The Pipeline Project 4.0, a music industry think-tank created by the Belmont University Mike Curb College of Entertainment and Music Business, was recently cited by the U.S. Copyright Office in a final report on copyright and music licensing policy, published Feb. 5.
The Pipeline team consisted of nine undergraduate Belmont students selected to consult with industry investors. Students Anthony Manker, Devin Dawson and Alex Marsh conducted a research study into copyright and music licensing reform. The study was sponsored by the Association of Independent Music Publishers and Fifth Third Music with Marc Driskill, executive director of AIMP Nashville, serving as industry advisor.
The Pipeline team interviewed executives from across the industry such as Vincent Candilora from ASCAP, Jody Williams from BMI, Troy Tomlinson from Sony/ATV, Steve Marks from the RIAA, Jay Rosenthal from the NMPA, Scott Sellwood from Google/YouTube, Colin Rushing from SoundExchange and others. Stakeholder groups included record labels, publishers, artists, songwriters, attorneys, economists, performing rights organizations, rights administrators, managers, broadcasters and digital music services.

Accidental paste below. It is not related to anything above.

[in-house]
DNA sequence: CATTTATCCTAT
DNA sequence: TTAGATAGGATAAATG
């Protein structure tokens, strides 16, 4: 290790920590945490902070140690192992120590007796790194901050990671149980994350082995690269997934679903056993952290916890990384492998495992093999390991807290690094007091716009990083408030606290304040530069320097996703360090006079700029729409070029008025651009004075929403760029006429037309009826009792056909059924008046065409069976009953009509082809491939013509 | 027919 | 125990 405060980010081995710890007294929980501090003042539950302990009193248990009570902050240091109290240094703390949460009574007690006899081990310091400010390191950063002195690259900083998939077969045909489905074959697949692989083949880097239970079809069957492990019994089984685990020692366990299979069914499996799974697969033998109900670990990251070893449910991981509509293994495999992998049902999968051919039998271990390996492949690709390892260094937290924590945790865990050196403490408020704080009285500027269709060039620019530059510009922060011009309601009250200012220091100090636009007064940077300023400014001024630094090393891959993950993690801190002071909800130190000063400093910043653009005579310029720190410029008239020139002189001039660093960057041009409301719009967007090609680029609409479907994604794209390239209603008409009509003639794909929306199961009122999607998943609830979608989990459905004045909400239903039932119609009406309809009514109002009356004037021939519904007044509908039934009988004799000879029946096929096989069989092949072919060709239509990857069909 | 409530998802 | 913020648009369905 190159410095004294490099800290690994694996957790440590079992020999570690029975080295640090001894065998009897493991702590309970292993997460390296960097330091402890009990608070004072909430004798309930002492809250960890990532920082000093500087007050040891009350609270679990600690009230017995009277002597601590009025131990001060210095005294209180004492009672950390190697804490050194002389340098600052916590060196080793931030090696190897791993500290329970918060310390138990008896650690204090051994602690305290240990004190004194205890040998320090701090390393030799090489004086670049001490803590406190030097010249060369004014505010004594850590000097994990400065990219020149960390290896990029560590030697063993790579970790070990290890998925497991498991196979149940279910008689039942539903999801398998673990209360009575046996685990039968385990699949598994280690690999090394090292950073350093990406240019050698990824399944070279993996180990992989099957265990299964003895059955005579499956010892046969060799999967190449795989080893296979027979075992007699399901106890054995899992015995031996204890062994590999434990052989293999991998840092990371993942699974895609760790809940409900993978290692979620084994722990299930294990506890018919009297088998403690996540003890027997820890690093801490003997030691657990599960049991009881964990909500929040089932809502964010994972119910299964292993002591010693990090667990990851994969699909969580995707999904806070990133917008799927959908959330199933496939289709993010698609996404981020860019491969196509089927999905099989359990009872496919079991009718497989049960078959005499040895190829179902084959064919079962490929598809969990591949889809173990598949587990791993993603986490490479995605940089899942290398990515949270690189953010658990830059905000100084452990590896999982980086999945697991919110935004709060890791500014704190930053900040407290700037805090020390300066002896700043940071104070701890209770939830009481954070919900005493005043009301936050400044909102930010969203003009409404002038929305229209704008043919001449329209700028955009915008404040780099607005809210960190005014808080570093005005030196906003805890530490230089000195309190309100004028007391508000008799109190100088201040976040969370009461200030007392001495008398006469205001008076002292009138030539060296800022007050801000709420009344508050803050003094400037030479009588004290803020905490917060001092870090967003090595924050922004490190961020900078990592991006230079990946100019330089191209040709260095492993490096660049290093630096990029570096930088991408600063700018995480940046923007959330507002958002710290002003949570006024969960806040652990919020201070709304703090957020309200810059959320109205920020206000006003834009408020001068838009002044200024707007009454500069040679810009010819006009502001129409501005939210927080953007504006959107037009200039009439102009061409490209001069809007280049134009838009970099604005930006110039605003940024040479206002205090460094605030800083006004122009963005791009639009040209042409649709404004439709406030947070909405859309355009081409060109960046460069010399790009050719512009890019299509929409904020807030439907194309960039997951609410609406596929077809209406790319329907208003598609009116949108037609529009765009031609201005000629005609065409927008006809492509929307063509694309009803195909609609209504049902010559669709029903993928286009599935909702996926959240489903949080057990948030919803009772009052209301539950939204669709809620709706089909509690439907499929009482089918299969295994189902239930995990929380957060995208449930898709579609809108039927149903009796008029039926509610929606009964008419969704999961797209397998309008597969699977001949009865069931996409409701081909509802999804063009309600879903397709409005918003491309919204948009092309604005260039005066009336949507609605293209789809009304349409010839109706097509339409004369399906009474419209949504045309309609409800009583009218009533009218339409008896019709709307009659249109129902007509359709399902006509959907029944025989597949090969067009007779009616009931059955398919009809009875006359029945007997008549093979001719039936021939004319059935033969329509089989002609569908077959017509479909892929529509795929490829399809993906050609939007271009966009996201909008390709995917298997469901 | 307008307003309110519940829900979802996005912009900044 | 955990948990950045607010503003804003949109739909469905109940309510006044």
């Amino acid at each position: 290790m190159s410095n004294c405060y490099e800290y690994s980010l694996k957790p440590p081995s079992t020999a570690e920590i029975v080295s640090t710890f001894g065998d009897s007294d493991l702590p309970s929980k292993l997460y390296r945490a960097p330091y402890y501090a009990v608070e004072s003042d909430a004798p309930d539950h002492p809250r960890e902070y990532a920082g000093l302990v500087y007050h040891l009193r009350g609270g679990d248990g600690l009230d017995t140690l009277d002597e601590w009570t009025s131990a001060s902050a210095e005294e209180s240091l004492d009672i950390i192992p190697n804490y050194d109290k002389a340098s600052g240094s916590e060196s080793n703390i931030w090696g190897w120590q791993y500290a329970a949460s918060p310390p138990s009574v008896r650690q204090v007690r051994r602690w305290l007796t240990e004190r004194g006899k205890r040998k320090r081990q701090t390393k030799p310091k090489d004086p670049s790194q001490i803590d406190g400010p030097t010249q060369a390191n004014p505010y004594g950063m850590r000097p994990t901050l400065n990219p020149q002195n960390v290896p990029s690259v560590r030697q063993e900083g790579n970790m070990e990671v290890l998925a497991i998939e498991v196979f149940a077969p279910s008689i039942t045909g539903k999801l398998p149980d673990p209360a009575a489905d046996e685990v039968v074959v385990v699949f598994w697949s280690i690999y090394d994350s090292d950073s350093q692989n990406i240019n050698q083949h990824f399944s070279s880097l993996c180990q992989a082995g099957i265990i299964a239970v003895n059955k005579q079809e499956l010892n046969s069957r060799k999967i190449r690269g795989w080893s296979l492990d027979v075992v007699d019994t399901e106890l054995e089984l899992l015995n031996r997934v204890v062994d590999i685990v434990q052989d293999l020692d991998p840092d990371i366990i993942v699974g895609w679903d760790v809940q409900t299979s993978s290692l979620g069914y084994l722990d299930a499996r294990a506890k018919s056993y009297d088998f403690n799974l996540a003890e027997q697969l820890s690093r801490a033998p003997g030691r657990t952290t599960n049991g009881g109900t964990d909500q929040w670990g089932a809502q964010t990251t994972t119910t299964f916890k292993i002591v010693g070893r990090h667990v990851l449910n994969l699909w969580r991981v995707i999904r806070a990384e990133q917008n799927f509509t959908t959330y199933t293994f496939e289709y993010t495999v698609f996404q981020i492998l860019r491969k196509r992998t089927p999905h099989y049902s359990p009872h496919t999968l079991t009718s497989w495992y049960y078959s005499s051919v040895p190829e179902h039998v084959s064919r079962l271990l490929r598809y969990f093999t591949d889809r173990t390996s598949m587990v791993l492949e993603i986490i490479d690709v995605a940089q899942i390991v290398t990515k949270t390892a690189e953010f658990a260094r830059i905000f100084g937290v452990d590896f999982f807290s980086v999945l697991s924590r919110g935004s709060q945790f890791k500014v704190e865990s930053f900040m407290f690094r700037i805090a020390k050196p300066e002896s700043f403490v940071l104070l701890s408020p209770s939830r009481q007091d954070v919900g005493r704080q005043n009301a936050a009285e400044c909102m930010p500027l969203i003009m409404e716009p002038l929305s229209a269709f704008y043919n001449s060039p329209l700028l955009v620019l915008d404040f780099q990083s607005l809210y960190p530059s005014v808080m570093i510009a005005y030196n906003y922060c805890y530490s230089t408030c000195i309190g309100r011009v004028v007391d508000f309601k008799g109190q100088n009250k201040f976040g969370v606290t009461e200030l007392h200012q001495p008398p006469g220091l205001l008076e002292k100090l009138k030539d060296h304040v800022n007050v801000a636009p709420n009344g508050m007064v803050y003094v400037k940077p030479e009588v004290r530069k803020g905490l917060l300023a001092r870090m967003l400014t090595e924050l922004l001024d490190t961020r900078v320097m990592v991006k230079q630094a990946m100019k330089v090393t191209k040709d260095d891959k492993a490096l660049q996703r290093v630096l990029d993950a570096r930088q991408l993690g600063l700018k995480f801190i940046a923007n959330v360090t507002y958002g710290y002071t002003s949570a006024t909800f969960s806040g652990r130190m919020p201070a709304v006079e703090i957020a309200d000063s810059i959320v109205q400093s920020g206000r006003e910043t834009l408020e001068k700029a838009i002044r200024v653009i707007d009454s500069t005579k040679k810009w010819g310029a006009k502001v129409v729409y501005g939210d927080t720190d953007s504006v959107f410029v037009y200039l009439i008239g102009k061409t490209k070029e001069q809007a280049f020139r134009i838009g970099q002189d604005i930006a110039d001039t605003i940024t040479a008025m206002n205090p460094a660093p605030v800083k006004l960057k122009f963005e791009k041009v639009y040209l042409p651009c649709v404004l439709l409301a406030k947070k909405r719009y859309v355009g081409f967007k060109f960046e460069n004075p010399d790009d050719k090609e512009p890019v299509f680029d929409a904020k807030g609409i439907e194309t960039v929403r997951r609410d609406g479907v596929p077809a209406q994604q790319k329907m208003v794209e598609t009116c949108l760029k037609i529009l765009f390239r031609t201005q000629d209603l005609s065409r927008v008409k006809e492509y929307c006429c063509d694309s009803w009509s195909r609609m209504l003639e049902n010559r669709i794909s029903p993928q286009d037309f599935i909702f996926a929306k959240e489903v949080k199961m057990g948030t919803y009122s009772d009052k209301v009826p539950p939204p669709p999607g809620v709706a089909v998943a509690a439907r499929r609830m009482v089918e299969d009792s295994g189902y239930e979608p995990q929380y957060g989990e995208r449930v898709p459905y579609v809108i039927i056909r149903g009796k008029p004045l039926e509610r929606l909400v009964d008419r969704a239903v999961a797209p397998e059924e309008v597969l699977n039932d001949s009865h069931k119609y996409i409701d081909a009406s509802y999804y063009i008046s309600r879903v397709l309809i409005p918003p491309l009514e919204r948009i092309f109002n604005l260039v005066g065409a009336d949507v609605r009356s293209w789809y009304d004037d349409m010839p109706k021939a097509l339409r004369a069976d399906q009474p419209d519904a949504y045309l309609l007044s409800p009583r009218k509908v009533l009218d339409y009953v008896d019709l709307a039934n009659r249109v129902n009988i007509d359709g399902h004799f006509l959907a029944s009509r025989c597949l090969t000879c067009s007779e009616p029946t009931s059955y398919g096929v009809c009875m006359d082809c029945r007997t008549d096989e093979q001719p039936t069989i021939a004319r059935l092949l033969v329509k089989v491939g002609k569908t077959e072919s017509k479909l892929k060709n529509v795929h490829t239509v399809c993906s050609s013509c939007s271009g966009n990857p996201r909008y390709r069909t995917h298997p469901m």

Service Corps, a Belmont student organization dedicated to providing student experiences in the music and entertainment industries, took 22 members to this year’s Grammy Week in Los Angeles. While there, students had the opportunity to take part in a variety of hands-on industry experiences that placed them directly in the excitement of the events. And two students connected to Belmont even performed on the red carpet during a Grammy pre-telecast event on E.
Fifteen students participated as talent escorts in the two-day Grammy Radio Row, an event where celebrities and their teams interview with stations all over the U.S. All 22 students participated as escorts for Friday’s MusiCares Gala on the red carpet. On Saturday, students participated in the Grammy Special Merit red carpet and awards show to assist with event logistics, and on Sunday students worked the Grammy red carpet as escorts to nominees and guests of the Recording Academy.